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General Conference Chatter

A couple of days ago I e-mailed a General Conference alternate, John Miles II, and asked him to share with me what he’s seeing and hearing. In a message back to me today John made this observation:

Things are going well the only problem will be the membership issue. There is a lot of energy around limiting pastoral authority.

On my old blog, I wrote a fairly long post about the Judicial Council decision a couple of years ago concerning pastoral authority (I’ll leave that post in the “More” section if you’re interested). I realize most of the rhetoric will center around the homosexuality issue — if the church gives too much authority to the pastor then they can start excluding homosexuals from church membership. Frankly, I think that’s a tiny blip on the radar for most pastors. It’s really a non-issue as far as I’m concerned.

What does concern me is this hypothetical: This afternoon I visited with a woman about church membership. We talked about faith and the four things we commit to when we become members of a United Methodist Church – prayers, presence, gifts, and service. What if she had said to me, “Pastor, I like coming here but I don’t believe in Jesus. I won’t recite the creeds and I’ll ignore every appeal you make to Scripture as an authority in my life.” As the pastor, I should be able to respond, “I thank you for your time, but church membership is not something we take lightly and we believe that faith in Christ is central to our participation in the Body of Christ.”

I don’t know what General Conference is going to decide on this issue, but weakening our role in determining a person’s readiness for church membership seems to be little more than a desperate attempt to inflate our sagging numbers or deal with the unfounded fear that pastors will go on a homosexual member witch hunt.

From the now defunct http://www.revmhj.com

It seems to me and to others with whom I have spoken that the United Methodist Church (UMC) has taken the vows of membership far too lightly. I believe this is a clergy problem as we admit people to membership without properly evaluating their understanding of and commitment to the church. In other words, we ought to, like Wesley, make intelligent and intentional decisions about who should be members of the local church.

Many remember the controversial decision by the Judicial Council in October of 2005 in which a pastor was taken off of involuntary leave of absence and reinstated after he had been paced there due to the fact that he refused membership to a man who was a homosexual. The merits of that decision have been and will continue to be discussed, but after reading some statements from members of that church, it appeared that Rev. Ed Johnson wasn’t refusing membership based upon sexual orientation, but because he had seen a pattern of disregard for the duties of church membership in the life of the man he refused (the duties of which I speak relate to devoting one’s prayers, presence, gifts, and service to the church). Whatever one might think about the hot-button issues surrounding this case, one thing is surely certain: this decision ought to make us clergy think more seriously and urgently about church membership. The judicial council wrote that The Book of Discipline “invests discretion in the pastor-in-charge to make determination of a person’s readiness to affirm the vows of membership.”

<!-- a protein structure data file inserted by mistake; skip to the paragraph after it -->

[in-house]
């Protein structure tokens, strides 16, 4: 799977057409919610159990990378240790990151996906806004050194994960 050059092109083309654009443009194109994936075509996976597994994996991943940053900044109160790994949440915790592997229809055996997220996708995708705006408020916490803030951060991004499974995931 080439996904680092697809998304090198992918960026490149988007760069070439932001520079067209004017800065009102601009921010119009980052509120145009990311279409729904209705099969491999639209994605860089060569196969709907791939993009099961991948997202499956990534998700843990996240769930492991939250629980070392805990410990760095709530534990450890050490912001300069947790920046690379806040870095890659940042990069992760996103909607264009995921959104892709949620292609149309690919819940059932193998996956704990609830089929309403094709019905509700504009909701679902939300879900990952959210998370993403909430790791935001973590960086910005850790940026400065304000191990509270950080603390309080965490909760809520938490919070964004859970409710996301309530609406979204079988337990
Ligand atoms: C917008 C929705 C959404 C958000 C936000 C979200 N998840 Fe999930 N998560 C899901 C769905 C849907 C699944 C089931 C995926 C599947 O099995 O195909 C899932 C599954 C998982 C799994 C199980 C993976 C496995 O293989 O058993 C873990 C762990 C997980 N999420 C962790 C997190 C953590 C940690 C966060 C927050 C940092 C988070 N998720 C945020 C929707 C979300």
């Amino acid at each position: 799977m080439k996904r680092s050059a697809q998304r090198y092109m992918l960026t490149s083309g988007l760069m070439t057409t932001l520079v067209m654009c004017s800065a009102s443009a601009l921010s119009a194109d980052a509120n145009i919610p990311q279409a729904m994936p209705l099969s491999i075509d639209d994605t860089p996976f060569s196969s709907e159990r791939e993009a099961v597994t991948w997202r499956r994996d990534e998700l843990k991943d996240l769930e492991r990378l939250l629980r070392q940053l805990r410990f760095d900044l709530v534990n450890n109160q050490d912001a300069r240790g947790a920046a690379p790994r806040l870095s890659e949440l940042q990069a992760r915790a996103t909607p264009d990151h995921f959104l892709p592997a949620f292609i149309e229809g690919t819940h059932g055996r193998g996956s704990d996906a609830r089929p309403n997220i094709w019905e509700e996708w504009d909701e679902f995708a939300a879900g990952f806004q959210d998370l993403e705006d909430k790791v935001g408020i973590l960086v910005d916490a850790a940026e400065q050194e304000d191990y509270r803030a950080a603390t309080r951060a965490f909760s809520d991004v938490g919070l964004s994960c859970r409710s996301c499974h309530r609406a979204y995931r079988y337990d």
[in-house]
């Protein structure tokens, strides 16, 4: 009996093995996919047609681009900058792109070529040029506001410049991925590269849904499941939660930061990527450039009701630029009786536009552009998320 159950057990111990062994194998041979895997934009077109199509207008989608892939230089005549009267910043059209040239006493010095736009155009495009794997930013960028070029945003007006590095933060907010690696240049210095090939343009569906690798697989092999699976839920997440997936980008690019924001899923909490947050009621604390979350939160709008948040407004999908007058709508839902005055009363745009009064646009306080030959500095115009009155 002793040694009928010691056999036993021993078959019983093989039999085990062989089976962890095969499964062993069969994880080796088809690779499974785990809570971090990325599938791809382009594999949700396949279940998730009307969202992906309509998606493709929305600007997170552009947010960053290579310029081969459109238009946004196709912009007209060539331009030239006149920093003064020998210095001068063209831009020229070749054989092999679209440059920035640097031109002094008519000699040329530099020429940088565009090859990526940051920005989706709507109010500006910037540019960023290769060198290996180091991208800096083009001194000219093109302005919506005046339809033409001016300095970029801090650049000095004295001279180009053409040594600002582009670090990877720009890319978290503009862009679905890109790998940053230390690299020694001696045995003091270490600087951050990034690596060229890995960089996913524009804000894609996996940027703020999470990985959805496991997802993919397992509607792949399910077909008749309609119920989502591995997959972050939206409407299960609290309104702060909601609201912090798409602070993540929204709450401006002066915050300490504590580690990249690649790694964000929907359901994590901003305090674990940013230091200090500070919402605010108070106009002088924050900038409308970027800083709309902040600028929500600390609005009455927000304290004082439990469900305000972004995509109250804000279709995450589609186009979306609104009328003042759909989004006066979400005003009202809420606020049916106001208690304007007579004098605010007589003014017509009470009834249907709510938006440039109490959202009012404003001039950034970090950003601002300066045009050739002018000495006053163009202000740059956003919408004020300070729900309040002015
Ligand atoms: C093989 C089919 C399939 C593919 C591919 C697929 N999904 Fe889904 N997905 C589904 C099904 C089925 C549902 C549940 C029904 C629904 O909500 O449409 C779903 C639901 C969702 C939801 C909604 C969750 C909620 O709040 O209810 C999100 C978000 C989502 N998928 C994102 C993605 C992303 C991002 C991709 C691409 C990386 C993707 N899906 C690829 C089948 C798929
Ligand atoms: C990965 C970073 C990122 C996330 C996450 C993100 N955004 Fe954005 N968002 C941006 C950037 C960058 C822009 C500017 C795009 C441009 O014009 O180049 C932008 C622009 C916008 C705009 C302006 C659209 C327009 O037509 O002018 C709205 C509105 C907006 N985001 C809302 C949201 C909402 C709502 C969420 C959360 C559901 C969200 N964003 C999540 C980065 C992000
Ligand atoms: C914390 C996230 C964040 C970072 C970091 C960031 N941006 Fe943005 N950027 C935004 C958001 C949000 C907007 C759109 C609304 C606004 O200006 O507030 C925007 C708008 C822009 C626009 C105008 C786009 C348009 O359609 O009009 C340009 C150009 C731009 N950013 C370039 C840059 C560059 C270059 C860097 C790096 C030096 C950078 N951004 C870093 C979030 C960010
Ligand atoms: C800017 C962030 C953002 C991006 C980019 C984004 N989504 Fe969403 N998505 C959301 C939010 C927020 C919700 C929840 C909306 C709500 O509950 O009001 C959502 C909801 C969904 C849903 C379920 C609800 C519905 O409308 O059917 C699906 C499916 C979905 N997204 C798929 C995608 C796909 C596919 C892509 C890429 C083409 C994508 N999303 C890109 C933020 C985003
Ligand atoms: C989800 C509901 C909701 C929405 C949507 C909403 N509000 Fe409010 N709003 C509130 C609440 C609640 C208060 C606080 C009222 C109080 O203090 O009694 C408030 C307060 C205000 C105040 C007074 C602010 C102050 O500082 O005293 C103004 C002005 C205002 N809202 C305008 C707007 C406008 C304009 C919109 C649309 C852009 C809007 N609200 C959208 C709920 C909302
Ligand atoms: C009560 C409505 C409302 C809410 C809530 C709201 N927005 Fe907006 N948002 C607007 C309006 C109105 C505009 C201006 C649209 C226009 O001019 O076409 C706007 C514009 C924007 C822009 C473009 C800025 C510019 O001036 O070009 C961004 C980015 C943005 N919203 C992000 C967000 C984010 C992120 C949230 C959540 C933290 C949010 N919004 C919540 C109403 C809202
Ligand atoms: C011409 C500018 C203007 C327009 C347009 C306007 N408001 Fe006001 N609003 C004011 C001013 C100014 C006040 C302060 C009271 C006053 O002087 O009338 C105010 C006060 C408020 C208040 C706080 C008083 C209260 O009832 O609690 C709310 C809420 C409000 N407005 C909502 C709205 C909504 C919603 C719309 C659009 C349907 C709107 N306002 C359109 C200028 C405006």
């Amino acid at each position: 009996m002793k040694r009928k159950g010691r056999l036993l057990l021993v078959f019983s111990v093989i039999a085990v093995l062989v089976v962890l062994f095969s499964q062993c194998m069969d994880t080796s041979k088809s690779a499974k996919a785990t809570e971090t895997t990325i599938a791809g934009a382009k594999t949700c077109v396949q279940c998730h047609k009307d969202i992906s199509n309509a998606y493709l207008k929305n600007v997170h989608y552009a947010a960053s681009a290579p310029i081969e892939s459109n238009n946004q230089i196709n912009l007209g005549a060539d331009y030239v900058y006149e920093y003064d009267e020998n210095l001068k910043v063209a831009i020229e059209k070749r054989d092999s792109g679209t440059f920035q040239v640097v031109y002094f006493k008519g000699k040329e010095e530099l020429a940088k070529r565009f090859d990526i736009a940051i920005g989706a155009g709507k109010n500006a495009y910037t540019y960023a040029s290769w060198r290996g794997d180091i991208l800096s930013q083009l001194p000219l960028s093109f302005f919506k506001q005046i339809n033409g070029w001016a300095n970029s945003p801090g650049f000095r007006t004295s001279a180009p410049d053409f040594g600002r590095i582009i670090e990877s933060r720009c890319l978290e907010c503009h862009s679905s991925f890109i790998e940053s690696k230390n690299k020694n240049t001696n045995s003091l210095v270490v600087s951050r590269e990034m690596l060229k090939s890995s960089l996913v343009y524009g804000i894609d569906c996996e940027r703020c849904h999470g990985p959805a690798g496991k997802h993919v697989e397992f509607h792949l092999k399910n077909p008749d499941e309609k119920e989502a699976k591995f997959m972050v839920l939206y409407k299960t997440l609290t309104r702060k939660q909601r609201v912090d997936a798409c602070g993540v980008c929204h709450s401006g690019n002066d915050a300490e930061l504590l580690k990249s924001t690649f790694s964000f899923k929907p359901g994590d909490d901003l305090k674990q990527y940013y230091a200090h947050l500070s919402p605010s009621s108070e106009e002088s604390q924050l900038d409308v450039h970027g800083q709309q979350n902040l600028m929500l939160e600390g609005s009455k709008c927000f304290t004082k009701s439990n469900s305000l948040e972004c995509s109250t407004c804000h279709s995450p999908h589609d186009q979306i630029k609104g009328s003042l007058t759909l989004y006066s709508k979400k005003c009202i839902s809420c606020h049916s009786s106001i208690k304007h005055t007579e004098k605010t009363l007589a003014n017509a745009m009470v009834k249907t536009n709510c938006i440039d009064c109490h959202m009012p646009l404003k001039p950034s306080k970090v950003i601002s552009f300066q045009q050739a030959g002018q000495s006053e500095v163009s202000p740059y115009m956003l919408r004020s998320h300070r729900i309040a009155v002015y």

As clergy, we are to make a determination of a person’s readiness to affirm the vows of membership. How many of us have taken that directive seriously? Most of us are so excited that some is actually joining a denomination that has been hemorraging members for forty years that we don’t even take the time to find out whether this person has faith in Jesus Christ, whether they understand what faith in Christ actually means, or whether or not the person is committed to the responsibilities of church membership.

We ought to be asking the tough questions. It’s not comfortable to look someone in the face and say, “I’m glad you are thinking about church membership but I don’t think you are ready.” It’s not easy, but we ought to be preparing people for church membership not just letting them sign up as if church membership were as forgettable as that gym membership many of us purchase on January 2nd (at least the gym is getting paid!) Church membership is a responsibility and not a pathway to free church weddings and visits in the hospital. We are called to be something more than that: disciples of Jesus Christ.

Where does the church begin to take church membership seriously? It must begin with the pastor. Brothers and sisters, we are charged with the spiritual nurturing of a body of believers. What are we doing other than babysitting on Sundays? I was so encouraged to hear one of my colleagues say that our Bishop told her, “we don’t want popular pastors. We want Pastors who are faithful and effective.” Hallelujah! If people leave because we do the sometimes painful task of teaching and correcting, well, so be it. We are called to teach the cruciform life of taking up one’s cross and following Jesus. That kind of life is not often convenient but it is the kind of life that makes way for the kingdom of God and that’s the kind of work to which we ought to put our hands to the plow and not look back.

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